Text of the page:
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Court upholds verdict, but finds damages based on improper expert testimony

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From the Summer 2000 issue of The News Media & The Law, page 35.

From the Summer 2000 issue of The News Media & The Law, page 35.

The state Supreme Court partially upheld a jury verdict against The (Wilmington) News Journal on May 3, finding that the determination of liability was supported by the facts presented to the jury.

However, the court ruled that the $2.6 million in actual damages awarded to a doctor were based on expert testimony “that lacked an admissible foundation,” but also found that the jury was unfairly restricted by the judge’s decision that they could not consider the wealth of Gannett, the newspaper’s parent company, in determining punitive damages.


Pamela Kane’s doctor recommended in April 1992 that she undergo a hysterectomy to remove a fibroid tumor “sitting in her cervix.” The doctor, Margo Kanaga, also recommended that Kane seek a second opinion before agreeing to the operation.

But during an emergency room visit a few weeks later prompted by heavy bleeding experienced by Kane, a doctor was able to remove the tumor with forceps, avoiding the need for a hysterectomy or any invasive surgery.

Kane filed a complaint with the county medical society, and approached a health reporter with the The (Wilmington) News Journal about doing a story on what she considered a doctor’s recommendation of unnecessary surgery for financial gain.

The News Journal decided to run a story without waiting for a decision by the medical society. Under the headline “Patient feels betrayed: says proposed hysterectomy wasn’t needed,” the article reported that Kane’s complaint accused Kanaga of committing “a serious breach of the standard of care a patient has the right to expect.” Kanaga declined to discuss the case with the newspaper.

The medical society cleared Kanaga of any wrongdoing eight weeks later, finding that a hysterectomy was “one of several appropriate therapies” for Kane’s condition.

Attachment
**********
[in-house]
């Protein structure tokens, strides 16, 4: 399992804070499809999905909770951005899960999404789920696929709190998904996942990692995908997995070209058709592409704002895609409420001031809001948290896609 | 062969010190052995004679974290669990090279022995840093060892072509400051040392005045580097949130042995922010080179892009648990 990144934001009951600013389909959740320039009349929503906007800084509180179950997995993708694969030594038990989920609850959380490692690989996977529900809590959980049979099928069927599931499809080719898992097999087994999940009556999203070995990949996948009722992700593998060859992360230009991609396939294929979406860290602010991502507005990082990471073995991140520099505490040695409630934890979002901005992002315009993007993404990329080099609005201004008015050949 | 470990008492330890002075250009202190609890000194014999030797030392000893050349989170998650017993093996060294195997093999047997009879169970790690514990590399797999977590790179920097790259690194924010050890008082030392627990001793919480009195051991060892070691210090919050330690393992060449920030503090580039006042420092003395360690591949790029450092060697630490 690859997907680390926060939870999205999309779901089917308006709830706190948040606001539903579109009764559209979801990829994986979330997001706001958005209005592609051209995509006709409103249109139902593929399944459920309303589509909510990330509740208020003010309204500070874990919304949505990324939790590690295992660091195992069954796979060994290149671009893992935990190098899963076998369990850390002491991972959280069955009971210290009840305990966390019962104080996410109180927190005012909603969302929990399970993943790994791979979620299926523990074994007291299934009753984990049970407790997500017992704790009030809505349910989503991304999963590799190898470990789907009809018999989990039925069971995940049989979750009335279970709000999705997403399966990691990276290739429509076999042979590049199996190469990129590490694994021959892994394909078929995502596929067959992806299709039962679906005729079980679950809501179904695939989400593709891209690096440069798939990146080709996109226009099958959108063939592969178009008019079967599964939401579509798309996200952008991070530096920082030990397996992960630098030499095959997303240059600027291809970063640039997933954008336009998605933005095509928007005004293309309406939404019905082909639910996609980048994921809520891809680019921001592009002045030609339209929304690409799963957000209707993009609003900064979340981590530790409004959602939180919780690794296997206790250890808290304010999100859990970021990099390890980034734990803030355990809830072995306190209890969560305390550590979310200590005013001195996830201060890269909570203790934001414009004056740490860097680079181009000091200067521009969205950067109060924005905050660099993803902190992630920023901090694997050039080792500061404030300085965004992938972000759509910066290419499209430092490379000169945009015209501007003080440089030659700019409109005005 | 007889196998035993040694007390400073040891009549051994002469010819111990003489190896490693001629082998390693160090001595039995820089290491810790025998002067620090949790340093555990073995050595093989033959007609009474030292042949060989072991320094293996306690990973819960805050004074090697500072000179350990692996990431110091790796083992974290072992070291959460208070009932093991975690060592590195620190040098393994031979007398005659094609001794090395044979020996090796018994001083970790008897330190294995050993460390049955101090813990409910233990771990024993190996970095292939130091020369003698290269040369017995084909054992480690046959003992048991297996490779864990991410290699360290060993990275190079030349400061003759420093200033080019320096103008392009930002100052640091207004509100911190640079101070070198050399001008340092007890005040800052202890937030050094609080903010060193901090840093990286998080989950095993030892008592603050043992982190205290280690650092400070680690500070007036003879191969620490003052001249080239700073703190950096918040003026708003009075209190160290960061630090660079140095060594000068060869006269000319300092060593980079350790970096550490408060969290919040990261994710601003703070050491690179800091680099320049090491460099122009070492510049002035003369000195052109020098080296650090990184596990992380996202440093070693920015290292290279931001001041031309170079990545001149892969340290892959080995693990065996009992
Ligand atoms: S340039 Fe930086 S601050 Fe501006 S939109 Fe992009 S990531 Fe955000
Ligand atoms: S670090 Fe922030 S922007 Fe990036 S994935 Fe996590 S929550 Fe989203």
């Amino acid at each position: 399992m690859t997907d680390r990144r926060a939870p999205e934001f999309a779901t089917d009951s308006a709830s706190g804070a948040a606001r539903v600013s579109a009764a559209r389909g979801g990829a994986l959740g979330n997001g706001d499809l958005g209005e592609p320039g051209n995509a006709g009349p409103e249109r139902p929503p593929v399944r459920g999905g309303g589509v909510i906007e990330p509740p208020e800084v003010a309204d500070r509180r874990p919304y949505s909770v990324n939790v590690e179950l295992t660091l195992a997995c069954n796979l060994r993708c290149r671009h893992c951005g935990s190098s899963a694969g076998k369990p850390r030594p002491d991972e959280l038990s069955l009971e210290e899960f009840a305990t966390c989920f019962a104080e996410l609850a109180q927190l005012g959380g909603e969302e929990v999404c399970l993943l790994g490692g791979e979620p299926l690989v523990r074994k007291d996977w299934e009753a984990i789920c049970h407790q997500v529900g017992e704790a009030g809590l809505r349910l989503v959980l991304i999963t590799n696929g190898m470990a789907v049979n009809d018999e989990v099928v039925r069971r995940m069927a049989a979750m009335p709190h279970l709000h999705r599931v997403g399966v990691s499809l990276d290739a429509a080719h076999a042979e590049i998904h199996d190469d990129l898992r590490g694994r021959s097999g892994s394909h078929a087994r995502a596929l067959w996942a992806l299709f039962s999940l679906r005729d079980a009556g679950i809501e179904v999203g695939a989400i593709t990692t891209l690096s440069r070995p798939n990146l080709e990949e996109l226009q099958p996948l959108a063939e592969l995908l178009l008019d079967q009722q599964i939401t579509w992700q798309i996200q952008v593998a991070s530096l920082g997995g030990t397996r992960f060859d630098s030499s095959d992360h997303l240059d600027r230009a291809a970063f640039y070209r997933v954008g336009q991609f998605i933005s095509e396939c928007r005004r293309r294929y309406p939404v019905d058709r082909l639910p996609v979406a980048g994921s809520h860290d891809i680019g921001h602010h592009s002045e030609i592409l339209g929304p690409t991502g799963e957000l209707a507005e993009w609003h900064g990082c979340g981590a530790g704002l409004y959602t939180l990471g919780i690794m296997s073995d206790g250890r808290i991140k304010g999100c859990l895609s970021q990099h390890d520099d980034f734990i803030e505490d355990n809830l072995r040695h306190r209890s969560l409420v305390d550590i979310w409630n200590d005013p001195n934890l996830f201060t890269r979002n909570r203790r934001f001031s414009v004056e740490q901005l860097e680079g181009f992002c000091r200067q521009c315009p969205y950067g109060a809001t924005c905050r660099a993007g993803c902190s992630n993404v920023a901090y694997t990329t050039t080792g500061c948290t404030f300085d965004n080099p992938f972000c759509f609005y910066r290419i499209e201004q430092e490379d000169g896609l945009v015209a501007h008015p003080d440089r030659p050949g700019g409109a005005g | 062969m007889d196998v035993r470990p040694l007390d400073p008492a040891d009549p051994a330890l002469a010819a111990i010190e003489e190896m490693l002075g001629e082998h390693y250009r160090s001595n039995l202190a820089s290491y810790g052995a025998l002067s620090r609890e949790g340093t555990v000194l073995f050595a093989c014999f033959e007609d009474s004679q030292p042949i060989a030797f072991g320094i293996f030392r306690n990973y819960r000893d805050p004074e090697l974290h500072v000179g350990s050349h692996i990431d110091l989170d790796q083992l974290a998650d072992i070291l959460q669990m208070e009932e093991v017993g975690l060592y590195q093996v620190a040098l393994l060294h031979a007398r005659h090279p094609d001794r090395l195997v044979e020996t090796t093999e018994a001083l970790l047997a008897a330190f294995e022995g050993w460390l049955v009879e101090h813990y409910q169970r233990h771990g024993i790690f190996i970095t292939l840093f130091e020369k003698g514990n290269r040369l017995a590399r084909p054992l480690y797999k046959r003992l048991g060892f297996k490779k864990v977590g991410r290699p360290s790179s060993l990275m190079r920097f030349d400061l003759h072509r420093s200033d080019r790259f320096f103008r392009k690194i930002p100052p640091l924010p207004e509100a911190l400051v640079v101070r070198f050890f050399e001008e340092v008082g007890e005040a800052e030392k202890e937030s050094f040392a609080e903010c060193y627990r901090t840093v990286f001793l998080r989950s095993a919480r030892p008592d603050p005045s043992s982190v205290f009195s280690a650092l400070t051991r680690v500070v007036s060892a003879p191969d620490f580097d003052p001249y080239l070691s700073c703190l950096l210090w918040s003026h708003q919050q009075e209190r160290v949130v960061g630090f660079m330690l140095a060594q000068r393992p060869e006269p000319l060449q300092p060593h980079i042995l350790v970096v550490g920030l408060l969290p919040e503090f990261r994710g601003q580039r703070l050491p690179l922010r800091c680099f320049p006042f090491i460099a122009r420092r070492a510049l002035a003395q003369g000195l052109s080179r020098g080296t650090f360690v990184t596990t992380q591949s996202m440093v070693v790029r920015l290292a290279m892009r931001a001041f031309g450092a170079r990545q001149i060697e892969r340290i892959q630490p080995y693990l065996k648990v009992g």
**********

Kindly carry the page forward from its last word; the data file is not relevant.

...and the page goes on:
Kanaga sued the newspaper, Harriman, and Kane in December 1992, and the newspaper asked the court to dismiss the case, primarily because the story constituted “fair comment” on a public controversy before an official body.

The court dismissed the claim, but the dismissal was overturned by the state Supreme Court. The high court found that a jury must decide if the ‘fair comment’ privilege applied, and noted that it should not apply if the report was found to contain false statements of fact, rather than opinions. The case went back to trial.

In January 1998, a state Superior Court jury in Wilmington awarded Kanaga more than $2.6 million in actual damages and an additional $250,000 in punitive damages against Harriman and Gannett, who asked the Supreme Court to overturn the jury verdict. A separate award was entered against Kane, but she did not appeal.

In May 2000, the Supreme Court rejected Gannett’s argument that the claim was based on statements of opinion based on true facts, which cannot support a libel verdict. The court held that the issue of whether the article was fact or opinion was a question that was properly left to a jury.

“Taken as a whole, the article conveys the impression that Dr. Kanaga recommended unnecessary surgery for financial gain. The reporting of Kane’s complaint to the Medical Society was prefaced by a headline depicting the patient as feeling betrayed by her physician — an obvious violation of the duty owed by a physician to a patient,” the court held.

The court also noted that Kane’s use of the term “incredulously” to describe the emergency room doctor’s view of Kanaga’s actions were disputed by the emergency room doctor, and that medical records attached to Kane’s complaint, which the reporter possessed prior to the publication of the article, “differed in several key respects from Kane’s complaint.”

The court also decided that a reasonable jury could conclude that publishing the article without waiting for a decision by the medical board “evidenced journalistic irresponsibility.” The court noted that the story “did not involve a plane crash or other immediate news event,” yet the newspaper chose to present a “highly charged, biased, one-sided version of events.”

The court rejected Gannett’s argument that the article was fair comment on an official proceeding because of the complaint filed with the medical board. The court found that the issue had already been decided four years earlier when Kanaga had appealed the dismissal of the case before trial, which the Supreme Court then reversed.

However, the court found that the jury award for actual damages was based on speculation and inadmissible expert testimony, and that the jury should have been able to consider Gannett’s wealth in determining punitive damages. Both damage awards were therefore overturned, and the case was sent back for a new trial solely on the issue of damages.

One judge dissented, finding that the court’s decision will have a “chilling effect” on free speech. Noting that the disputed comments represented Kane’s opinions based on disclosed facts, Judge William Chandler said that “a libel action cannot lie against a speaker for expressing an opinion that does not imply false, defamatory facts.”